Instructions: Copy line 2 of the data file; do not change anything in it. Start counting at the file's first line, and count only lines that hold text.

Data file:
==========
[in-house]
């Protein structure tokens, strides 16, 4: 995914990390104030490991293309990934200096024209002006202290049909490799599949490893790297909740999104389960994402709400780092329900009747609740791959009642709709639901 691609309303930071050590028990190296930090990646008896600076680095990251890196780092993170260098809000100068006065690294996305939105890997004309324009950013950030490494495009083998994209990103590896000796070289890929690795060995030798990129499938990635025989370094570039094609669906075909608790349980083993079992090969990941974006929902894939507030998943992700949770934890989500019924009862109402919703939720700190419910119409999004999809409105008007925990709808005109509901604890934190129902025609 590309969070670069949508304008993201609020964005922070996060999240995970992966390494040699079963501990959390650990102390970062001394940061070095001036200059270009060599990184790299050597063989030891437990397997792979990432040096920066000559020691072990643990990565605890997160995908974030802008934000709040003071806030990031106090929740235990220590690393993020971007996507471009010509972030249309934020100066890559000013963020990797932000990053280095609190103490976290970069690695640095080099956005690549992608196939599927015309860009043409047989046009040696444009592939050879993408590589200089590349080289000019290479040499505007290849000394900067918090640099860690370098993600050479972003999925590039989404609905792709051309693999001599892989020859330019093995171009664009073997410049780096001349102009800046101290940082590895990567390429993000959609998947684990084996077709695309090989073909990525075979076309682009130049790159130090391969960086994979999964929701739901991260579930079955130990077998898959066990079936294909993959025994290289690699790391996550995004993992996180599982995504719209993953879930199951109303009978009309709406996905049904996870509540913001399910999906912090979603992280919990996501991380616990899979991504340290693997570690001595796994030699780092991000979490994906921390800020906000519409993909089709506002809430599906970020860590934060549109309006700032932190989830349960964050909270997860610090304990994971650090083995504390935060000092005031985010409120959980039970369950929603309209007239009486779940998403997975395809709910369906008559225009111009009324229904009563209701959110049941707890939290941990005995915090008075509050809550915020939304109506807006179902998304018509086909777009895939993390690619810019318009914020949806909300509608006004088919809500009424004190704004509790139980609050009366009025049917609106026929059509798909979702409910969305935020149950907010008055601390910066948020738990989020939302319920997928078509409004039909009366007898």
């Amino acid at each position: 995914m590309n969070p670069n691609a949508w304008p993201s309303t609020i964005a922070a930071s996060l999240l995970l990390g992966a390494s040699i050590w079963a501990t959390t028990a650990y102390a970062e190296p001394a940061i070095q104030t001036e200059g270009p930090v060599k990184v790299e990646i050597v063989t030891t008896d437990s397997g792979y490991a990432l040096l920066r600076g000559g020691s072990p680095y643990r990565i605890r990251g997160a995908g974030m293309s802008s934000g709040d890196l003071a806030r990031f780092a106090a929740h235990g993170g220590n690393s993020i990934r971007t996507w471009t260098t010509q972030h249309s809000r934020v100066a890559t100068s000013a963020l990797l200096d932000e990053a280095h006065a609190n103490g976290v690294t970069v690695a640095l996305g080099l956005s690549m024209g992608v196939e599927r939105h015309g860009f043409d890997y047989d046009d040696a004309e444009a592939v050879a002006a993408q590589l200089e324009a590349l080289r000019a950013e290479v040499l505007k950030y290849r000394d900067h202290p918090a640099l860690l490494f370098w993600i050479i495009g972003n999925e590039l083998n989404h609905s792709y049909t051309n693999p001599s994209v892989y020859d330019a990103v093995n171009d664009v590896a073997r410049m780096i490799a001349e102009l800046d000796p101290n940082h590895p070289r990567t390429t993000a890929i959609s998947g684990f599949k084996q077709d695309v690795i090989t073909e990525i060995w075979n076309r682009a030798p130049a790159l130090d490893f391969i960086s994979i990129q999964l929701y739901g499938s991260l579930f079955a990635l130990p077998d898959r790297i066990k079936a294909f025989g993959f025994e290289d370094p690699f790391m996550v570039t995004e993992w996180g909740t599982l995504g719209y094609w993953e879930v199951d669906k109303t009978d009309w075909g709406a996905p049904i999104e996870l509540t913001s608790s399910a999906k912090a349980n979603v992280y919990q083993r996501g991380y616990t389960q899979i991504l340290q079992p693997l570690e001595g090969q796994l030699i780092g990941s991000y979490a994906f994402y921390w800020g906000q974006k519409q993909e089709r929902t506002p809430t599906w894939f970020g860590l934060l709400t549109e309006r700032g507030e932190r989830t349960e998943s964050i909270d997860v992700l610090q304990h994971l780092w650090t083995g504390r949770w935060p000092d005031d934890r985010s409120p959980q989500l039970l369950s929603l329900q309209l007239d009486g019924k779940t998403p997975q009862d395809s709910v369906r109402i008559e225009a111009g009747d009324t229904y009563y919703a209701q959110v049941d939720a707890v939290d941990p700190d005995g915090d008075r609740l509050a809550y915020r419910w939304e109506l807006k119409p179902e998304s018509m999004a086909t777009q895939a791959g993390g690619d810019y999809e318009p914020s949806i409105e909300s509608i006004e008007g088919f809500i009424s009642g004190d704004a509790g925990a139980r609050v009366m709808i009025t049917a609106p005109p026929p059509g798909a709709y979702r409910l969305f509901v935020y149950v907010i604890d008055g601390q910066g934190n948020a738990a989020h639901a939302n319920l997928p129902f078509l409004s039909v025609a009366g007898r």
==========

């Protein structure tokens, strides 16, 4: 995914990390104030490991293309990934200096024209002006202290049909490799599949490893790297909740999104389960994402709400780092329900009747609740791959009642709709639901 691609309303930071050590028990190296930090990646008896600076680095990251890196780092993170260098809000100068006065690294996305939105890997004309324009950013950030490494495009083998994209990103590896000796070289890929690795060995030798990129499938990635025989370094570039094609669906075909608790349980083993079992090969990941974006929902894939507030998943992700949770934890989500019924009862109402919703939720700190419910119409999004999809409105008007925990709808005109509901604890934190129902025609 590309969070670069949508304008993201609020964005922070996060999240995970992966390494040699079963501990959390650990102390970062001394940061070095001036200059270009060599990184790299050597063989030891437990397997792979990432040096920066000559020691072990643990990565605890997160995908974030802008934000709040003071806030990031106090929740235990220590690393993020971007996507471009010509972030249309934020100066890559000013963020990797932000990053280095609190103490976290970069690695640095080099956005690549992608196939599927015309860009043409047989046009040696444009592939050879993408590589200089590349080289000019290479040499505007290849000394900067918090640099860690370098993600050479972003999925590039989404609905792709051309693999001599892989020859330019093995171009664009073997410049780096001349102009800046101290940082590895990567390429993000959609998947684990084996077709695309090989073909990525075979076309682009130049790159130090391969960086994979999964929701739901991260579930079955130990077998898959066990079936294909993959025994290289690699790391996550995004993992996180599982995504719209993953879930199951109303009978009309709406996905049904996870509540913001399910999906912090979603992280919990996501991380616990899979991504340290693997570690001595796994030699780092991000979490994906921390800020906000519409993909089709506002809430599906970020860590934060549109309006700032932190989830349960964050909270997860610090304990994971650090083995504390935060000092005031985010409120959980039970369950929603309209007239009486779940998403997975395809709910369906008559225009111009009324229904009563209701959110049941707890939290941990005995915090008075509050809550915020939304109506807006179902998304018509086909777009895939993390690619810019318009914020949806909300509608006004088919809500009424004190704004509790139980609050009366009025049917609106026929059509798909979702409910969305935020149950907010008055601390910066948020738990989020939302319920997928078509409004039909009366007898």